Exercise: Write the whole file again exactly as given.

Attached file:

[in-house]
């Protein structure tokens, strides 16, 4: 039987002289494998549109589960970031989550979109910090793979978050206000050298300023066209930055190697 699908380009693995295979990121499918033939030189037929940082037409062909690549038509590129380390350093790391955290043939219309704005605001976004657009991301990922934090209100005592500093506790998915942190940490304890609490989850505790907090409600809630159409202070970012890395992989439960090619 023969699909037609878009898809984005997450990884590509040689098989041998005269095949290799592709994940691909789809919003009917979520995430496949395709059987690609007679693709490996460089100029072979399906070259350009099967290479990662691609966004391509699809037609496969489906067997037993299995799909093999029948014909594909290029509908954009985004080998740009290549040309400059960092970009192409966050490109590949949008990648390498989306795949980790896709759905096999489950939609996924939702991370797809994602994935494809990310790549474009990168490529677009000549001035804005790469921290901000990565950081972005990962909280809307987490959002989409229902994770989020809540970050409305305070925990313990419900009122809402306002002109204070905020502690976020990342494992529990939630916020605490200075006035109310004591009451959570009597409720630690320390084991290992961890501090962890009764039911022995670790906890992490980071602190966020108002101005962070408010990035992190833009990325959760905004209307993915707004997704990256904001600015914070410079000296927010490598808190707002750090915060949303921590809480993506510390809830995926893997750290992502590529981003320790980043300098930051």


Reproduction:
[in-house]
């Protein structure tokens, strides 16, 4: 039987002289494998549109589960970031989550979109910090793979978050206000050298300023066209930055190697 699908380009693995295979990121499918033939030189037929940082037409062909690549038509590129380390350093790391955290043939219309704005605001976004657009991301990922934090209100005592500093506790998915942190940490304890609490989850505790907090409600809630159409202070970012890395992989439960090619 023969699909037609878009898809984005997450990884590509040689098989041998005269095949290799592709994940691909789809919003009917979520995430496949395709059987690609007679693709490996460089100029072979399906070259350009099967290479990662691609966004391509699809037609496969489906067997037993299995799909093999029948014909594909290029509908954009985004080998740009290549040309400059960092970009192409966050490109590949949008990648390498989306795949980790896709759905096999489950939609996924939702991370797809994602994935494809990310790549474009990168490529677009000549001035804005790469921290901000990565950081972005990962909280809307987490959002989409229902994770989020809540970050409305305070925990313990419900009122809402306002002109204070905020502690976020990342494992529990939630916020605490200075006035109310004591009451959570009597409720630690320390084991290992961890501090962890009764039911022995670790906890992490980071602190966020108002101005962070408010990035992190833009990325959760905004209307993915707004997704990256904001600015914070410079000296927010490598808190707002750090915060949303921590809480993506510390809830995926893997750290992502590529981003320790980043300098930051």